Sunday, April 10, 2011
On February 18th, we received a Ring-billed Gull from Eileen, a fellow wildlife rehabilitator. This gull had been found at a Brooklyn train station and was unable to fly. Eileen gave the gull a physical exam upon admission and noticed that the left wing was hanging lower than the right, which indicated a fracture of the humerus. The humerus is the bone that connects the shoulder and the elbow. Humeral fractures are quite common but they can be tricky- the ability for us to treat a fracture depends on where the fracture happened. Because it can be difficult to tell where a fracture is on the bone, wildlife rehabilitators tend to work closely with referring veterinarians that have X-ray equipment. With an X-ray, one can tell with more accuracy where the fracture is and thus how best to undergo treatment. Thankfully, Eileen was able to obtain an X-ray from her referring veterinarian. What they saw in the X-ray was good news! The fracture was on the middle of the bone, so there was a good chance that the gull’s wing would heal enough so that it would be able to fly again.
After the gull was transferred to us, we began immediate treatment. We wrapped the wing so that it would hang in its natural position, and used another wrap to secure it to the body so that the wing was immobilized. This type of wrap is useful for preventing unnecessary movements of the wing (which could cause further injury), very much like an arm cast does in humans. After the wrap was on for about four days, we took it off and gave the wing physical therapy by slowly extending it and allowing it to snap back into its original position. We then gave the gull a bath so he could further exercise his wing, and then re-wrapped it for a few more days. After two weeks of doing that, we saw that the wing sat in a more natural position so we opted to keep the wrap off. This gull was well on his way to recovery!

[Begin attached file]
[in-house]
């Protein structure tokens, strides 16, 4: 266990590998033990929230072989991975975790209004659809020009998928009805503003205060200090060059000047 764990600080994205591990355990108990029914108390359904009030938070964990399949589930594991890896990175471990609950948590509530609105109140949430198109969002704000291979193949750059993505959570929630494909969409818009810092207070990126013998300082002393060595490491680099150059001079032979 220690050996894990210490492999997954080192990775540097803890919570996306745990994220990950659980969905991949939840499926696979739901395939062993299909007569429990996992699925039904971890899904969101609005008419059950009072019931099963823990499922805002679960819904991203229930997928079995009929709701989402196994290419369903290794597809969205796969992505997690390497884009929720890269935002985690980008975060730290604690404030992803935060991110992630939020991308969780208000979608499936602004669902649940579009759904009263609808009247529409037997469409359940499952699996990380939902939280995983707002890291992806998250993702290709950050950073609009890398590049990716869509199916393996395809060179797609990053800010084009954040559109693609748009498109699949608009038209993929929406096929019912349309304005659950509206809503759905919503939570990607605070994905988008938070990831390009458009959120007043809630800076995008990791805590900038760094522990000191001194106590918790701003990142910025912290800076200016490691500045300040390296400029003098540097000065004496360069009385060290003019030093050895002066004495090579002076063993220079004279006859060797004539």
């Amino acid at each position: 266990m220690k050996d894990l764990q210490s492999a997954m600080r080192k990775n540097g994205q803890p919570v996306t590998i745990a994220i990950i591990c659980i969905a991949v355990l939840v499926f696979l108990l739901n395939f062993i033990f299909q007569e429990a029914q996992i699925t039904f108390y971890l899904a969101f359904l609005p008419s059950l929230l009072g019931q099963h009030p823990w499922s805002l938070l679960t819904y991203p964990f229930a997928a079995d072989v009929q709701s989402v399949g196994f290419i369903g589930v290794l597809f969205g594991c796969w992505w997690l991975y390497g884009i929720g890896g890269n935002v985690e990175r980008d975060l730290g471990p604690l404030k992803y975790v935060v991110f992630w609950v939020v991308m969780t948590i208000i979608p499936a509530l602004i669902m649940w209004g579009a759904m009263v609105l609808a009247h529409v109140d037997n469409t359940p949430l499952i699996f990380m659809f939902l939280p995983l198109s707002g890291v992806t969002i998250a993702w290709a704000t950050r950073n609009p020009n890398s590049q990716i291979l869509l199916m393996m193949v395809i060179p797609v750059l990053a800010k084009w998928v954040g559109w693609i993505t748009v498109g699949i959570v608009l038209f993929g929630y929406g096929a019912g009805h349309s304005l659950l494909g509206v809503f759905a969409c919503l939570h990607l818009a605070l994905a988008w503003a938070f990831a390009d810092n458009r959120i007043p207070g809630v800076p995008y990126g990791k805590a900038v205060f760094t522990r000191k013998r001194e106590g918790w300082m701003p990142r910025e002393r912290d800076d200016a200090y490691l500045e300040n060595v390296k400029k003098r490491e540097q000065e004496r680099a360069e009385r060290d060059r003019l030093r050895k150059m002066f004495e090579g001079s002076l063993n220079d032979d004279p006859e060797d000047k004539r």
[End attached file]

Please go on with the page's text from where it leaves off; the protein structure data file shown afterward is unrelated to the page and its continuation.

As the weather became nicer, we put him in a large aviary outside to get some exercise. By this time, we were well into the month of March. The gull had shown a little bit of flight, but not too much. Finally, on March 29th, a volunteer mentioned that she had watched the gull fly and hover several feet in the air. The next day, as I was weighing the gull, he flew out of my hands and around our nursery, just reaching the ceiling! He was almost ready to go. Over the next two days, we noticed him flying wonderfully around his outdoor aviary. On April 2nd, a lovely spring day, he was released with full flight after a long recovery at Sunken Meadow beach.
Photo credit: http://chrissiatkisson.blogspot.com/2009_08_01_archive.html